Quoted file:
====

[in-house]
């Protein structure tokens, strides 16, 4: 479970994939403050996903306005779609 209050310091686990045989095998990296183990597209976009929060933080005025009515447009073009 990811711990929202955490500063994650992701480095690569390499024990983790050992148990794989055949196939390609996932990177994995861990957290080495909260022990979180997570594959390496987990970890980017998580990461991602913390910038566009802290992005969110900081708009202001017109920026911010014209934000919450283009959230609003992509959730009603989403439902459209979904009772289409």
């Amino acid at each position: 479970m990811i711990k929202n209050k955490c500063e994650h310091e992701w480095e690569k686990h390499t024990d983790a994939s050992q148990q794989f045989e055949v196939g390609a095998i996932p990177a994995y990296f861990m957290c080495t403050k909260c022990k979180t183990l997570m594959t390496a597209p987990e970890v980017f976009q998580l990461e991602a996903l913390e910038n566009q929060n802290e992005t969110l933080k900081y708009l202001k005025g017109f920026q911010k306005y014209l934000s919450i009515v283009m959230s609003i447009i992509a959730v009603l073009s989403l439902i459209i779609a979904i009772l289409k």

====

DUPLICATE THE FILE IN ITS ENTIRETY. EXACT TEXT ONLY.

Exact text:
[in-house]
């Protein structure tokens, strides 16, 4: 479970994939403050996903306005779609 209050310091686990045989095998990296183990597209976009929060933080005025009515447009073009 990811711990929202955490500063994650992701480095690569390499024990983790050992148990794989055949196939390609996932990177994995861990957290080495909260022990979180997570594959390496987990970890980017998580990461991602913390910038566009802290992005969110900081708009202001017109920026911010014209934000919450283009959230609003992509959730009603989403439902459209979904009772289409």
């Amino acid at each position: 479970m990811i711990k929202n209050k955490c500063e994650h310091e992701w480095e690569k686990h390499t024990d983790a994939s050992q148990q794989f045989e055949v196939g390609a095998i996932p990177a994995y990296f861990m957290c080495t403050k909260c022990k979180t183990l997570m594959t390496a597209p987990e970890v980017f976009q998580l990461e991602a996903l913390e910038n566009q929060n802290e992005t969110l933080k900081y708009l202001k005025g017109f920026q911010k306005y014209l934000s919450i009515v283009m959230s609003i447009i992509a959730v009603l073009s989403l439902i459209i779609a979904i009772l289409k």